Wednesday, April 9, 2008
What does it mean to be poor anymore?
My dad had a saying- one of a thousand or so - that he would use when he felt like he was engaged in something indulgent: "I wonder what the poor people are doing?"
This was irony, don't you know, because I think he always considered himself part of the "poor people," and for the most of his life he had good reason to think so. When I grew my hair long in the 70s he didn't like it, but not because it was rebellious. To him, having shaggy hair meant you didn't have enough money to get a haircut.
Daddy would say "I wonder what the poor people are doing?" when we were doing something extravagant, like ordering the fried shrimp at Burl's Drive-In. Fried shrimp was the most expensive thing on Burl's menu, maybe $2.99 back then. "I wonder what the poor people are doing?" would be asked when we had dinner at a place like Wilder's, where people drank cocktails and ate 3-course meals. Dinner at Wilder's was, at best, a once-a-year thing.
Not to say that he was cheap. Cheap is a term for people who have plenty of money but can't stand to spend it. You can't be a poor person and be accused of cheapness, too. He was thrifty, let's say. After he died, I remember running across a coffee can full of soap scraps, the little pieces you're left with when you can't hold onto the bar of soap anymore. Turned out he had a plan to melt all the little pieces down and mold them into new bars of soap. That's thrifty.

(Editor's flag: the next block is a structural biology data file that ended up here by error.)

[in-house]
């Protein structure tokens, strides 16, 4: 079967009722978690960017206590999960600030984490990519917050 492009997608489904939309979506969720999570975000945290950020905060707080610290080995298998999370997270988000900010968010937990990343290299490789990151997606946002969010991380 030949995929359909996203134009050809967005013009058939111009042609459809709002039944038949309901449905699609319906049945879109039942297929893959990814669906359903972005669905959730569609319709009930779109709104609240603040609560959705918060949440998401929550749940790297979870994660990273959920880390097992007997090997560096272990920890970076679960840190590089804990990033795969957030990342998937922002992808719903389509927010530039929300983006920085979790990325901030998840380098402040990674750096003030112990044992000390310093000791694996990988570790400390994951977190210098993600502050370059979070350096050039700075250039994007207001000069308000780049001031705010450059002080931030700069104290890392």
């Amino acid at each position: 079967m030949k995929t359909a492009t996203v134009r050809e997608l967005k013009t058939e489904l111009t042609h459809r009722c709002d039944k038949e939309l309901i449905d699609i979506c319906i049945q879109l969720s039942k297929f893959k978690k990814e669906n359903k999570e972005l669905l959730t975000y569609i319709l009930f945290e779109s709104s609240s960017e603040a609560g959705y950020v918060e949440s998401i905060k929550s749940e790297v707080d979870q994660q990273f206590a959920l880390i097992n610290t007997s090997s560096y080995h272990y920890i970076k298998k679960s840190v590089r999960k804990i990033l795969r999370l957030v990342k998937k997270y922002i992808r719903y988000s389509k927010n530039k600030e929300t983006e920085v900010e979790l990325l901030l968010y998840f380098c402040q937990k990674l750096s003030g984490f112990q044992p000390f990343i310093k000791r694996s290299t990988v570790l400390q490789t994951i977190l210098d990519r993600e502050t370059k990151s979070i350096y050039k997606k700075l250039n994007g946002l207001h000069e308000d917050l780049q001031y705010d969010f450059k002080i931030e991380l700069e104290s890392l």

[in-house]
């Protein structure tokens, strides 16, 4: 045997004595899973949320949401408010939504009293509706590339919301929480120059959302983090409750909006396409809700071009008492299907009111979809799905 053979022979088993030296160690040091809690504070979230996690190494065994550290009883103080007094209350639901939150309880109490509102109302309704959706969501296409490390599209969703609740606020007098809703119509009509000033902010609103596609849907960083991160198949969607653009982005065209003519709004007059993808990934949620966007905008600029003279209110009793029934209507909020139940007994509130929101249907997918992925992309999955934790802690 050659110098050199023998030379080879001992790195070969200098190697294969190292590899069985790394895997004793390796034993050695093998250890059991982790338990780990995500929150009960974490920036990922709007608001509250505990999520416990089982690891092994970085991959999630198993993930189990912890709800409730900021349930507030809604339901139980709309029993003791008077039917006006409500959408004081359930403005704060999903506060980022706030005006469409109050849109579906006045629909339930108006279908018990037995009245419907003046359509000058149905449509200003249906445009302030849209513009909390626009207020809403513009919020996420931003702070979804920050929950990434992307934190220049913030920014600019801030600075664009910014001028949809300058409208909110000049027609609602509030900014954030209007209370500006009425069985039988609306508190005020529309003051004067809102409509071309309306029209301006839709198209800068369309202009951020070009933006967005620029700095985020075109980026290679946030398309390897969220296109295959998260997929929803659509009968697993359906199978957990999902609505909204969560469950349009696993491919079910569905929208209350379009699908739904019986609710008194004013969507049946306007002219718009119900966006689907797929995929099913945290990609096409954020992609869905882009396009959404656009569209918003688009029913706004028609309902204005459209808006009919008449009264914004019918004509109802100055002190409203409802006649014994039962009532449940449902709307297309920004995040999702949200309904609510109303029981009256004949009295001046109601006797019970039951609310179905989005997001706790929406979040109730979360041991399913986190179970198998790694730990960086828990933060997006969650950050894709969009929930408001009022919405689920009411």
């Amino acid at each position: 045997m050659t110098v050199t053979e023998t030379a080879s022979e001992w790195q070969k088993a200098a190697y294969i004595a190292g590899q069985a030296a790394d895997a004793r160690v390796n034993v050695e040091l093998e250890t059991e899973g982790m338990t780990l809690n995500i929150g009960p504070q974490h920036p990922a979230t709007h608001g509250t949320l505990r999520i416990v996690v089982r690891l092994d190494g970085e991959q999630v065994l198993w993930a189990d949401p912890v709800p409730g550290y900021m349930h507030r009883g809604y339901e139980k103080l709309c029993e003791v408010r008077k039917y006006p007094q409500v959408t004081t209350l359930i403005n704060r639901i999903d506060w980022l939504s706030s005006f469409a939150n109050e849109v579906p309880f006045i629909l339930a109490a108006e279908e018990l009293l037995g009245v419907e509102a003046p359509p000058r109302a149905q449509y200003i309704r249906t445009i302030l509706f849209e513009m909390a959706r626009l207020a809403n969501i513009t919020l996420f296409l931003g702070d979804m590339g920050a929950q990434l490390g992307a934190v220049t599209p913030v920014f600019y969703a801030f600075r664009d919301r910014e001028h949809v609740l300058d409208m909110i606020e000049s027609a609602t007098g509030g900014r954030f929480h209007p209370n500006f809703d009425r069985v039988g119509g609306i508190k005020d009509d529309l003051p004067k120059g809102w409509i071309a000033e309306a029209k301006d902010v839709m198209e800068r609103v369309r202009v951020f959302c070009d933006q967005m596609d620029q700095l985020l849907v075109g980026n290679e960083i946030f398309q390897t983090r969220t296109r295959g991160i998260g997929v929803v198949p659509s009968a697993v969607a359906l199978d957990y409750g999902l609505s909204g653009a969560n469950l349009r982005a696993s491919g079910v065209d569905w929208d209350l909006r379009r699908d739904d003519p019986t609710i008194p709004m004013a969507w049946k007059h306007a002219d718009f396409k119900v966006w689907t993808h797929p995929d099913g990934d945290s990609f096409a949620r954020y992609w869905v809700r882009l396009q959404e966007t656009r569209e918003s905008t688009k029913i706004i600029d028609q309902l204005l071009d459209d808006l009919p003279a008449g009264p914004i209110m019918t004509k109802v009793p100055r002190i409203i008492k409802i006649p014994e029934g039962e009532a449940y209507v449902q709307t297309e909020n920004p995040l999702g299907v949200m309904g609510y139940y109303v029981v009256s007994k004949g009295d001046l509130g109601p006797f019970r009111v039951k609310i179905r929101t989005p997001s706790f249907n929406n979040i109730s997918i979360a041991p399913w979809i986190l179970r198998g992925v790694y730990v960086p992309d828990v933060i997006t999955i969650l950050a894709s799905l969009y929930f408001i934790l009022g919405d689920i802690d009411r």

That expression - "I wonder what the poor people are doing?" - keeps coming back to me when I am doing things that Daddy would have never allowed himself to do, even if he had the money. Traveling, for example, and choosing the more expensive hotel just because I can. Drinking good wine when there's no special occasion. Paying more for a round of golf than he would have spent on a full winter's supply of firewood. I have always had, to use another of his expressions, "champagne taste on a beer budget." But these days, you could say I have a microbrew beer budget. Maybe even a Belgian ale budget.
I can't say "I wonder what the poor people are doing?" with the irony intact because I'm not poor people. I don't even know any poor people. Being "poor" today means having more possessions and a higher standard of living than the average upper middle class person of two generations ago. Today we are in a recession, and the unemployment rate is only a little over 5%. I think we don't have much idea of what it means to be poor anymore, and I hope we don't have to learn it again. And I wonder what Daddy would make of it all.